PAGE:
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Sunday, August 14, 2016

Absolutely One Thing: Featuring Charlie and Lola. Written and illustrated by Lauren Child. Candlewick Press, Random House. 2015. $24.00 ages 5 and up

"Lola shouts,
"I just need to do something."
I say,
"WHAT thing?"
She says,
"ONE thing."
I say,
But we don't
have time ... "
She says,
"I will be half of a second."

Getting to the store where Charlie and Lola will be able to choose ONE thing is tougher than you might think. Charlie needs time to brush his teeth, think about his forgotten breakfast, and even time to find the shoe that Lola needs before they can leave the house. When Charlie is ready, Lola is not!

She is easily distracted from the task at hand, and uses up untold time thinking about the number of dots on her dress. On the way, she counts ladybugs and how many shoes those bugs might need. Then, there are the ducks at the pond. When she stops to share the few crumbs in her pocket, she attracts other birds as well.

" I say,
THREE ducks,
SEVEN pigeons,
FIVE wading birds,
FOUR swans,
TWO geese, and
ONE flapping bird."

Lots of counting? Oh, yes! And number concepts galore. How much fun is that when wanting to up a little one's growing awareness for the world of numbers? Arrival at the store doesn't end the conversations. Now, Lola wants to bargain over what she is allowed to buy. Mom says one, Lola says three, Mom says one, Lola says two (as if she is willing to make a concession here) and Mom suggests NO thing at all. The deal is done, Lola and Charlie make their choices. The trip home is a lesson in subtraction as Lola uses her twelve stickers to decorate the neighborhood, her brother and herself.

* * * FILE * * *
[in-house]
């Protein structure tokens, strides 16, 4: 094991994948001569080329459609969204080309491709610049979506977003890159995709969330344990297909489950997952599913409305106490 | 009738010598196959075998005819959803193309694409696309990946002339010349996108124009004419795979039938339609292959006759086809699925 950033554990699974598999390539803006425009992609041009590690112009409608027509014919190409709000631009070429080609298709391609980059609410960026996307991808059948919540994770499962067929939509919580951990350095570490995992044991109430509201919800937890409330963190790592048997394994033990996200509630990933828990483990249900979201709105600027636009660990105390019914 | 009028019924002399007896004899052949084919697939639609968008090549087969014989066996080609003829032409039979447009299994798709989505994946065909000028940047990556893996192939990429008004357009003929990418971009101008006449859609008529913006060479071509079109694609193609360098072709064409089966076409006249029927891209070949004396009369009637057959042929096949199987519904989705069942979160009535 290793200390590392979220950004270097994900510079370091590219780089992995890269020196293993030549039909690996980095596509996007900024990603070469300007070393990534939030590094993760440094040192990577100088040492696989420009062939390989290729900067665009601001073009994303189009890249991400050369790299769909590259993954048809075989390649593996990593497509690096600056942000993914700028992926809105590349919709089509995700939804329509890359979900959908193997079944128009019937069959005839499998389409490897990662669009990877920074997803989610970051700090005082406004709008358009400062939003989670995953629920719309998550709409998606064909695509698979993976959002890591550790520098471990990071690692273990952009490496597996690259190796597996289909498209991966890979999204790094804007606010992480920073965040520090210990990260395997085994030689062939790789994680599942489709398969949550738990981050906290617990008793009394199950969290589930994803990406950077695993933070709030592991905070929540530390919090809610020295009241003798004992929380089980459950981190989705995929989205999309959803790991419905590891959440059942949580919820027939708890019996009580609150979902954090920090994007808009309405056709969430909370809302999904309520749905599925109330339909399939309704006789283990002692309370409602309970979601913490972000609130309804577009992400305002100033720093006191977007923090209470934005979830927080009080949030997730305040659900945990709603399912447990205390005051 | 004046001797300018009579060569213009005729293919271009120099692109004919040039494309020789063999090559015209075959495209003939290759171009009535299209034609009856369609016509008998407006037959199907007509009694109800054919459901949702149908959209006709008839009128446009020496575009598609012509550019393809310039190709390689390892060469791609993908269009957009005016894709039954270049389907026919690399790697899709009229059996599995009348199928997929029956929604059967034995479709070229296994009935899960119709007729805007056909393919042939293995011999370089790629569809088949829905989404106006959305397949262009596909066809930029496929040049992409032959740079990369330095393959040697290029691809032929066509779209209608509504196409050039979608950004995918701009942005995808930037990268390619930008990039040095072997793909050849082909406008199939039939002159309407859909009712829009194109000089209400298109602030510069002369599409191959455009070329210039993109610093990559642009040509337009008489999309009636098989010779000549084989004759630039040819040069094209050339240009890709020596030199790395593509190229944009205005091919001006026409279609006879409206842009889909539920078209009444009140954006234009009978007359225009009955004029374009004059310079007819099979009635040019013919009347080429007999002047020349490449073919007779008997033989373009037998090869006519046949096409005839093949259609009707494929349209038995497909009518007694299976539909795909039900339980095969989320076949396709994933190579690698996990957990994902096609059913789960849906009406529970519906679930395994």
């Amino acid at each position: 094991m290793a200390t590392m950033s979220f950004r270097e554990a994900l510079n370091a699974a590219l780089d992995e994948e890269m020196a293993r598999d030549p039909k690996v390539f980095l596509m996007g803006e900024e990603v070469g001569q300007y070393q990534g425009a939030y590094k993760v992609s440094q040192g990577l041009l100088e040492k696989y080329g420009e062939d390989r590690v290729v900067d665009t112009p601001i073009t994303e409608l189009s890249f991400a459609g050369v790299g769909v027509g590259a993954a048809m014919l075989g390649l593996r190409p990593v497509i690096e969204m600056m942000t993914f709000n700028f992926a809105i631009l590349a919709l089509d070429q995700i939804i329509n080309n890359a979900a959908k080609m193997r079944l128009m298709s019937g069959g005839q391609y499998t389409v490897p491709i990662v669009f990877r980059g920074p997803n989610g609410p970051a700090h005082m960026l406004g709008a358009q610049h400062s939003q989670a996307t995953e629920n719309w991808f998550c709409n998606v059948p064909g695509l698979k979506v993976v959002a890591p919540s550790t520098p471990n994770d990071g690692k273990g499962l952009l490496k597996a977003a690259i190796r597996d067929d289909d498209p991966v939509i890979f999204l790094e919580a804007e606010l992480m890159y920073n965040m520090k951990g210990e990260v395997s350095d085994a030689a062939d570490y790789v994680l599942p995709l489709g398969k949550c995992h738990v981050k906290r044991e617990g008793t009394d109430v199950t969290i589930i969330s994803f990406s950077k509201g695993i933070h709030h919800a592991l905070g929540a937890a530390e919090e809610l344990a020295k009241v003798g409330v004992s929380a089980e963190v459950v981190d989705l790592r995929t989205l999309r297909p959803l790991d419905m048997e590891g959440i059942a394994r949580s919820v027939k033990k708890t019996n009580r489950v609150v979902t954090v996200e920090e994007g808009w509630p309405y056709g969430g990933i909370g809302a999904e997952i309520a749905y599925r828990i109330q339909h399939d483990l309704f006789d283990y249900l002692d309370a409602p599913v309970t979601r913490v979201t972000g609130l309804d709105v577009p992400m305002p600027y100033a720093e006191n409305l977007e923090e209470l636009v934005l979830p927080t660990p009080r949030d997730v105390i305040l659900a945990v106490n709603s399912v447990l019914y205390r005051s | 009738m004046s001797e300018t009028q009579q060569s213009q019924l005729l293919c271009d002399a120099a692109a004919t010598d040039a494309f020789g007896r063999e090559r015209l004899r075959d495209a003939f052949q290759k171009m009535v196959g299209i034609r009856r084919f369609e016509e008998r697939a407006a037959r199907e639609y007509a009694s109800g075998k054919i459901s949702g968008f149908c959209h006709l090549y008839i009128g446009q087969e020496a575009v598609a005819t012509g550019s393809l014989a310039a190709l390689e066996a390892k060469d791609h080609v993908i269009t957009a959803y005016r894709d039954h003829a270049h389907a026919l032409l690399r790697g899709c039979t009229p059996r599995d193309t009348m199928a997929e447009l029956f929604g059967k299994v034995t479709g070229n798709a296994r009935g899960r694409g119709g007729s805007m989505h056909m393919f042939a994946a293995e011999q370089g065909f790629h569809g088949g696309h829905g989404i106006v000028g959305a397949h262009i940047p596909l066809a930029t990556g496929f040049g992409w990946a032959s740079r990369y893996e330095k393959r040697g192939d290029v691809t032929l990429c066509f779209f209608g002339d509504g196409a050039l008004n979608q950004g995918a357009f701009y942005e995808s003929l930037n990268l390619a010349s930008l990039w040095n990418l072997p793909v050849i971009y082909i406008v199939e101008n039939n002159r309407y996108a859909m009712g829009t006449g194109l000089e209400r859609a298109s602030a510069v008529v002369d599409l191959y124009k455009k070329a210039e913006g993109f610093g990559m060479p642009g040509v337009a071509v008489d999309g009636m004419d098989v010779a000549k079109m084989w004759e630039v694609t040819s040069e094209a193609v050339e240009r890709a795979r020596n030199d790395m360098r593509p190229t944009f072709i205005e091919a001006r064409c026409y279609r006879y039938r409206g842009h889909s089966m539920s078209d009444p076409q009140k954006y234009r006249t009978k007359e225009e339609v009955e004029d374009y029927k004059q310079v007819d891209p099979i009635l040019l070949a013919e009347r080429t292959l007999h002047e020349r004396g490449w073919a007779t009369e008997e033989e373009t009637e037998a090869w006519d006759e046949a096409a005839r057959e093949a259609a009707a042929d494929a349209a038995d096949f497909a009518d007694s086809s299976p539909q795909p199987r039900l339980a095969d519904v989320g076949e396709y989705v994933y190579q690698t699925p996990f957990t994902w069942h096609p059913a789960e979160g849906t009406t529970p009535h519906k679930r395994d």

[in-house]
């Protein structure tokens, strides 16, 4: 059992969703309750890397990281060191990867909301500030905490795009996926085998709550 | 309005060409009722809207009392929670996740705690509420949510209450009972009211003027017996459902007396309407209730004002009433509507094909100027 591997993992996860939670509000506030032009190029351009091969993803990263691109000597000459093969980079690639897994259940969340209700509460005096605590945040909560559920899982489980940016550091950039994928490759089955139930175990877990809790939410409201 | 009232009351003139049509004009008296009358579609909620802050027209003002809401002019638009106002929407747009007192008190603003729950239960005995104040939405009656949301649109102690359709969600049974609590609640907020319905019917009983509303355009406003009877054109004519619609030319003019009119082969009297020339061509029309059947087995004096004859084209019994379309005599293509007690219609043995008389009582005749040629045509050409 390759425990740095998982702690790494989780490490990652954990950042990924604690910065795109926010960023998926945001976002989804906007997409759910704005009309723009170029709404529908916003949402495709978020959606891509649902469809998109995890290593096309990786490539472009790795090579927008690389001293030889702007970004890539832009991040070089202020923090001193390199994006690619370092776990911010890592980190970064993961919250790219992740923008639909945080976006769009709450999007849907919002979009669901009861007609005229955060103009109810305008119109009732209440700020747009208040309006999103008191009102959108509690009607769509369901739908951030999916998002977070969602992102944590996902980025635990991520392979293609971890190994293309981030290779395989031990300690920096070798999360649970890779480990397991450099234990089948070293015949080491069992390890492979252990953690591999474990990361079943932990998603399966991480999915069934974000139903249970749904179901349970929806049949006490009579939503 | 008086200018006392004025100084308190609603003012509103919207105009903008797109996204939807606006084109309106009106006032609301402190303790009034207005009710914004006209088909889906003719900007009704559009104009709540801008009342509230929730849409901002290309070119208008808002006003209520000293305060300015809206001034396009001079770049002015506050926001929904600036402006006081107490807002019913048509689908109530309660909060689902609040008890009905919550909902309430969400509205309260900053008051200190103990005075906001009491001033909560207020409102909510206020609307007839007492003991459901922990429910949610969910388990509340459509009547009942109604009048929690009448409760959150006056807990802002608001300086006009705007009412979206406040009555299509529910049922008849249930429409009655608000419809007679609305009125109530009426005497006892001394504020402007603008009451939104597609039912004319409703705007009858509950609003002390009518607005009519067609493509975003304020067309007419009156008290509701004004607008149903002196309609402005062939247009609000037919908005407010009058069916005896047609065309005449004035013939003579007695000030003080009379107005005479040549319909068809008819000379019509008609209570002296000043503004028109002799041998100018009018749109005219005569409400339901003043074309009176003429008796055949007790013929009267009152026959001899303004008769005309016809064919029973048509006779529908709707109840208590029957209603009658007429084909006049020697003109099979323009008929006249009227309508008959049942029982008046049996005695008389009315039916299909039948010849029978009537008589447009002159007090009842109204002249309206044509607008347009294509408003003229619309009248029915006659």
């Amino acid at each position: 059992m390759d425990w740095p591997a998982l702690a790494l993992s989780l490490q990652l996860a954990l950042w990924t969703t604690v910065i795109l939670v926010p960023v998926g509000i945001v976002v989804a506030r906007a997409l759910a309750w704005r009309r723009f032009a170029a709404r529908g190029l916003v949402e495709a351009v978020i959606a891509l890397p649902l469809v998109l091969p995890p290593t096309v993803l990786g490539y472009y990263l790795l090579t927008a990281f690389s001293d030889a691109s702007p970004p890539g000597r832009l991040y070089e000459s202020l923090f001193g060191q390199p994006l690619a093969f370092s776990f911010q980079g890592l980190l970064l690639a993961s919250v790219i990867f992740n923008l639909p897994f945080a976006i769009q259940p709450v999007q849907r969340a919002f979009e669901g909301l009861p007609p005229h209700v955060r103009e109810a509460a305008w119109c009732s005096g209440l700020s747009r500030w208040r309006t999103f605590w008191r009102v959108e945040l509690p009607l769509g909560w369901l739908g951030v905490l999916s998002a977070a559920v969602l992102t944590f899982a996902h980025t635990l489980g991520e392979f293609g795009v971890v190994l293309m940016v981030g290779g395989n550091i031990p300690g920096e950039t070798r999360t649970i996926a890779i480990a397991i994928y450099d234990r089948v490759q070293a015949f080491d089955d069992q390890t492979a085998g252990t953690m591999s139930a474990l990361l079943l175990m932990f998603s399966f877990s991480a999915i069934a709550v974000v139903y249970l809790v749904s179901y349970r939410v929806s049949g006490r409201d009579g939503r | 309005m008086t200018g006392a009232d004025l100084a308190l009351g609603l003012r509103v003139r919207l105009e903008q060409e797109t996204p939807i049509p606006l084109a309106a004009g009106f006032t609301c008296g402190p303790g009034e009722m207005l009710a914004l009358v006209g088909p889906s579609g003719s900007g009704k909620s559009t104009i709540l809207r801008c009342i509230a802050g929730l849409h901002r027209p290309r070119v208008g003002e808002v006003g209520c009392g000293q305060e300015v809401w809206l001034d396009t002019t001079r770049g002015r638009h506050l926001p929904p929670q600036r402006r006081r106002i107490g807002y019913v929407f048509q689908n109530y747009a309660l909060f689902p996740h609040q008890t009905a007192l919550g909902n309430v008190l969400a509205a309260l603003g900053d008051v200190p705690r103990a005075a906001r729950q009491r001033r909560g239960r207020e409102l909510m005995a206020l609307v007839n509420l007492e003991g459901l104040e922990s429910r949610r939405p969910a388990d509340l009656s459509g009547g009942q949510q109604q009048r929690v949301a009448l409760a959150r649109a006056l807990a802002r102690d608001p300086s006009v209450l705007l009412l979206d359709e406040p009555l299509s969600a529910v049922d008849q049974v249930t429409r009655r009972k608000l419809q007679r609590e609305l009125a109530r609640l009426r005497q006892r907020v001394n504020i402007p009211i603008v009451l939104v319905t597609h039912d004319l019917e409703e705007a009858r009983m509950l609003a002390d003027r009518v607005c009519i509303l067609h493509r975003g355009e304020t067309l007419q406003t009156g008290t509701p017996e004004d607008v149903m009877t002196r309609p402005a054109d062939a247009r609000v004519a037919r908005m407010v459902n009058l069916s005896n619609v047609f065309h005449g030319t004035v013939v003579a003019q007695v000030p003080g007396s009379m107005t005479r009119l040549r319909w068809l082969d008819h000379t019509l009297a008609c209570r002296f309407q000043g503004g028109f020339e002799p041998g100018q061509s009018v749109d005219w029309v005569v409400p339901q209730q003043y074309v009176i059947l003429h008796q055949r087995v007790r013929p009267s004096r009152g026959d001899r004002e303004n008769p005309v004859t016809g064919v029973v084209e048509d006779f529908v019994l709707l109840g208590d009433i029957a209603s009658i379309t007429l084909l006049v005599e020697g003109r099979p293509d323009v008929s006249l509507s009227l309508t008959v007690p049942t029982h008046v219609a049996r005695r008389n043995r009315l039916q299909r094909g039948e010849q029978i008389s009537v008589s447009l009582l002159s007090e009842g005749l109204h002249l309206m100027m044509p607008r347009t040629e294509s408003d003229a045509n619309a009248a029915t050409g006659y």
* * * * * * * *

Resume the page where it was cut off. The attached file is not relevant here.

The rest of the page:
Charlie seems the perfect older brother. While he may feel annoyed with his little sister, he is ever patient and kind while expressing his frustration to us rather than to her. Text is scattered all over the book's pages, and the font changes constantly to encompass the mathematical language and concepts.
Painted collage art is appealing and the characters charming. The author uses reds, greens and bright yellows to great effect. Readers will enjoy the humor, the relationship between the two siblings, and learn some math as an added bonus.

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